According to Amazon’s best seller pages these Fuji Instax Mini 9 cameras are one of the most popular items in the entire photography department. With its simple operation, large range of colors, and being well under $100 there’s no wonder it’s popular.
Setup is very simple, only requiring the installation of 2 x AA batteries and a film cartridge.
Film comes in a small cartridge of 10 with a cover sheet which makes loading very easy. Open the rear cover, insert the film cartridge & close the cover. When you turn the camera on the cover sheet automatically ejects and it’s ready to go.
The Mini 9 has a chunky grip on the right with the shutter release in easy reach of the index finger. It naturally takes photos in portrait and the photo ejects out of the top.
The flash fires every time which helps reduce blur but can wash out the colors if the subject is too close.
It’s turned on by pressing the button to the side of the lens, and pushing the lens back in turns it off.
The exposure is set manually for different conditions (inside, cloudy, sunny) by twisting the dial around the lens, but thankfully it shows you which setting to use. The light is measured and the appropriate setting is lit – just twist the dial to match. No guesswork at all.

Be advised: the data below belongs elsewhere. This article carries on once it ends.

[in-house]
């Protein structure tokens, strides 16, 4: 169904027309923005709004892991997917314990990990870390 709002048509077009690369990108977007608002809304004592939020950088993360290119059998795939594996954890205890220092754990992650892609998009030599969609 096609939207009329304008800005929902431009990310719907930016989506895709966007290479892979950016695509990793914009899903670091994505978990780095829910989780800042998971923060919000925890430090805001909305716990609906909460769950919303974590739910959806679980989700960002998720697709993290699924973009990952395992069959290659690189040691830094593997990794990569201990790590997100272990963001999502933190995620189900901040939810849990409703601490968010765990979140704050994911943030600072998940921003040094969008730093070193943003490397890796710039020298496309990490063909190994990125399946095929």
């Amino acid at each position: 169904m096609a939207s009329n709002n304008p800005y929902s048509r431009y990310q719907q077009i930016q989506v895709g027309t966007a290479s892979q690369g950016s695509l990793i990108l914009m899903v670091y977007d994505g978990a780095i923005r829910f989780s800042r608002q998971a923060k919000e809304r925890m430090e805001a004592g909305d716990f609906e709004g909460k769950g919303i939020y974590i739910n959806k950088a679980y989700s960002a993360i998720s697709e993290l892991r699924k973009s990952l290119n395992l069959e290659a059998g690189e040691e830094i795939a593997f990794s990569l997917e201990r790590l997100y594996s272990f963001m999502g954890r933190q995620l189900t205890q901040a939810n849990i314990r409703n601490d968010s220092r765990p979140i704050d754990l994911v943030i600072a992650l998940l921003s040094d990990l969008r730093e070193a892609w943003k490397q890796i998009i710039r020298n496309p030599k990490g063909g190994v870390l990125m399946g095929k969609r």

The Instax Mini 9 has 2 small but useful changes over the older Instax Mini 8:
- Selfie mirror on the front of the camera next to the lens.
- Inclusion of a closeup lens attachment for shooting up to 35cm away.
Both are shown in this image.
The styling of the Mini 9 makes it a bit on the bulky side, but the upside is that it’s easy to hold. The overall size with the camera off (lens in) is 4.7″ x 4.5″ x 2.5″ and with the camera on (lens extended) it’s 4.7″ x 4.5″ x 3.3″.
If there’s concern about dropping the camera, a neck strap can be attached easily.
It’s hard to find fault with a basic camera like the Mini 9 at the price it sells for. The photos are smaller than the Polaroid Snap and it is fairly large and chunky. Not being able to disable the flash is my only gripe but it isn’t a deal breaker.
The FujiFilm Instax Mini 9 is a cheap & cheerful instant camera for kids which is available in 5 colors. The traditional film produces good results and the camera is simple to use.
BTW, if you’ve seen the Polaroid 300 and thought they look similar, you’re right, they’re pretty much identical. You can see here for my short comparison between the Polaroid 300 vs Fujifilm Instax Mini 8 which is identical to the mini 9 except for the selfie mirror or close up lens attachment.
The camera itself is cheap, but remember to buy at least a 20 pack of film – the first 10 will go quickly! Film options at the end of the article here.
Fuji Instax Mini 9 (all colors)
Full Featured – Fujifilm Instax Mini 90
For big kids (or parents) who want more control with their polaroid camera, the Instax Mini 90 is well worth a look which is the one I have.
The camera comes with its own battery pack, wall mounted charger and neck strap in the box. Before using the camera the battery must be charged and then inserted into the battery compartment in the rear door.